For examples of the Gaskin Rule in operation, see, e. g., Aguillar v. State, 172 Tex.Cr.R. 629, 362 S.W.2d 111 (1962), rev'd on other grounds, 378 U.S. 108, 84 S. Ct. 1509, 12 L. Ed. 2d 723 (1964); Moore v. State, 384 S.W.2d 141 (Tex.Cr.App.1964); Rodriguez v. State, 172 Tex.Cr.R. 540, 360 S.W.2d 406 (1962); Sosa v. State, 477 S.W.2d 589 (Tex.Cr.App.1972).

[7] For a discussion and analysis of the interrelationship between the two rules, see, e. g., Sewell v. State, supra; Dover v. State, 421 S.W.2d 110 (Tex.Cr.App. 1967); Rose v. State, 427 S.W.2d 609, 612 (Tex.Cr.App.1968) (concurring opinion); Leal v. State, 442 S.W.2d 736, 738 (Tex.Cr.App.1969) (concurring opinion).

See also Hart v. State, 447 S.W.2d 944, 947 (Tex.Cr.App.1970); Carey v. State, 455 S.W.2d 217, 219 (Tex.Cr.App. 1970).

See generally Comment, Rights of a Criminal Defendant to Inspect Papers in the Possession of the State, 16 Baylor L.Rev. 51 (1964).

[8] The Gaskin Rule applies only where the writing is a statement or report prepared by the witness. Artell v. State, supra note 6. This limitation is criticized by the writer of this opinion in many cases, see, e. g., Rose v. State, supra note 7.

[9] In contrast, a failure to compel or permit inspection under the Gaskin Rule is error, but the defendant must demonstrate on appeal that he was harmed by it. See, e. g., Campos v. State, 468 S.W.2d 81 (Tex.Cr.App.1971); Henley v. State, 387 S.W.2d 877, 879 (Tex.Cr.App. 1965), rev'd on other grounds on rehearing (1965); Capuchino v. State, 389 S.W.2d 296, 299 (Tex.Cr.App.1965), cert. den. 386 U.S. 928, 87 S. Ct. 869, 17 L. Ed. 2d 800 (1967).

But reversible error is always reflected by demonstrating that the Gaskin Rule applied and that the trial court refused to permit the document to be included in the appellate record, thus denying an appellant the opportunity of proving harm to this court. See, e. g., Martinez v. State, 172 Tex.Cr.R. 186, 354 S.W.2d 936 (1962); Pruitt v. State, 172 Tex.Cr.R. 187, 355 S.W.2d 528 (1962).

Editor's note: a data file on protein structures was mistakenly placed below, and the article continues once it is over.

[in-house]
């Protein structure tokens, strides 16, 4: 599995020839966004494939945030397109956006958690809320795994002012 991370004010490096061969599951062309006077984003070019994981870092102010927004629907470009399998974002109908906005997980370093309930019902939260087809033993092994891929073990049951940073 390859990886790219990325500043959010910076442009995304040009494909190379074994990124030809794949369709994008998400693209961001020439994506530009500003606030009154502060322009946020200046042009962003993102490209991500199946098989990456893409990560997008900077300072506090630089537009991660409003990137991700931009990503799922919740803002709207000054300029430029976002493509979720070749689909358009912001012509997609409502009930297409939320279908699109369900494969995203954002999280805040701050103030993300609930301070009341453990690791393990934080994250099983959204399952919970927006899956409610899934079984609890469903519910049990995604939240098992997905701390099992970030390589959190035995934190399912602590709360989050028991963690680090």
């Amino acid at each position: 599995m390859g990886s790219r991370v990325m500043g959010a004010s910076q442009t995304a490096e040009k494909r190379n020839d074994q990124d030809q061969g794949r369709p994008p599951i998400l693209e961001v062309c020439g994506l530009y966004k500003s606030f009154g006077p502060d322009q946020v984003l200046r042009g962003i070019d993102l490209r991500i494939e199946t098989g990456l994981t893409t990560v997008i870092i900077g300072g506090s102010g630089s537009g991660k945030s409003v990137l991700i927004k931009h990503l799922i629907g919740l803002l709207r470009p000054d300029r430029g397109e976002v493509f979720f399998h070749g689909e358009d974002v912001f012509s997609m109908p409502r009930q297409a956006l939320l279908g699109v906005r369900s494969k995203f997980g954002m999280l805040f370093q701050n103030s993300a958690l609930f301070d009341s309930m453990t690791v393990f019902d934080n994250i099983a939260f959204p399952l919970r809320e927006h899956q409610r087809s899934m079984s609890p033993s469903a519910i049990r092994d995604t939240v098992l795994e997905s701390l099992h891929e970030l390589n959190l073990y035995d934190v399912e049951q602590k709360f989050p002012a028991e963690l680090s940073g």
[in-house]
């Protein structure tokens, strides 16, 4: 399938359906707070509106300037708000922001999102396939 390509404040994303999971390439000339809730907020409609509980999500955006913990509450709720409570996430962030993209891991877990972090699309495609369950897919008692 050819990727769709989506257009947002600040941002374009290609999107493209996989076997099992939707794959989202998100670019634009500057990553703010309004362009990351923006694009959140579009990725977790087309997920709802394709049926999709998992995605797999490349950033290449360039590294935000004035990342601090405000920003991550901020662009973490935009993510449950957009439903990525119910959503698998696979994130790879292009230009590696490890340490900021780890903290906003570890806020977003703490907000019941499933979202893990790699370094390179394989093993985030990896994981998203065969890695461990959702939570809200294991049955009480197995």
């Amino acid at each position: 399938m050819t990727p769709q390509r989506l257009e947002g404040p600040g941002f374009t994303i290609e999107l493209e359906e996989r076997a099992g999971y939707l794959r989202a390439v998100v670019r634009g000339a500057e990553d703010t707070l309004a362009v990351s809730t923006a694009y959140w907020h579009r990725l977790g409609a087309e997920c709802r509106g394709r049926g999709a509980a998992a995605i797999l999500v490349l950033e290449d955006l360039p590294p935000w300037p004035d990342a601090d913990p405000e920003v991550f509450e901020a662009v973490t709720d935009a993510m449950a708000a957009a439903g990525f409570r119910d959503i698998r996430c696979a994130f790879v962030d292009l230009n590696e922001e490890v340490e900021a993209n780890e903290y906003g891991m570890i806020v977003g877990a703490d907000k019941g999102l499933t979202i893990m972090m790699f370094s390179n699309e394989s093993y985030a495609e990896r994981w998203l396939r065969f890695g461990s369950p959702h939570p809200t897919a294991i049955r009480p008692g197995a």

[10] The Gaskin Rule operates only where, at the close of the State's direct or redirect examination, the defense requests a document prepared by the witness for purpose of impeachment or other use on cross examination. See authorities cited, supra note 7.

[11] In addition to Bailey and Board, in every other case where the rule has been held properly invoked, the document was either exhibited to the witness by the attorney for the State, Kirkland v. State, 86 Tex.Cr.R. 595, 218 S.W. 367 (1920) (alternative holding); Rutledge v. State, 94 Tex.Cr.R. 231, 250 S.W. 698 (1923); Green v. State, 53 Tex.Cr. R. 490, 110 S.W. 920 (1908); Walton v. State, 386 S.W.2d 805 (Tex.Cr.App. 1965); Long v. State, 170 Tex.Cr.R. 262, 340 S.W.2d 58 (1960), or the witness, apparently on his own, produced a document and refreshed his recollection from it on the stand before the jury, Palacio v. State, 164 Tex.Cr.R. 460, 301 S.W.2d 166 (1957); Harris v. State, 172 Tex.Cr.R. 421, 358 S.W.2d 130 (1962); Jackson v. State, 166 Tex.Cr. R. 348, 314 S.W.2d 97 (1958); Sanchez v. State, 155 Tex.Cr.R. 364, 235 S.W.2d 149, 152 (1951).

Note that once the State has exhibited a document to the witness before the jury it is immaterial whether the witness then uses the document to refresh his recollection. Cf. Walton v. State, supra (no refreshment of recollection), with Palacio v. State, supra; Green v. State, supra, and Rutledge v. State, supra (witness's recollection refreshed).

In either instance (use by the State's attorney or the witness), it is of no consequence whether the document was prepared by the witness. Cf. Palacio v. State, supra (witness's own notes) and Harris v. State, supra (witness's own notes) with Sanchez v. State, 155 Tex. Cr.R. 364, 235 S.W.2d 149, 152 (1950) (document was defendant's confession); Bailey v. State, supra (document not prepared by witness).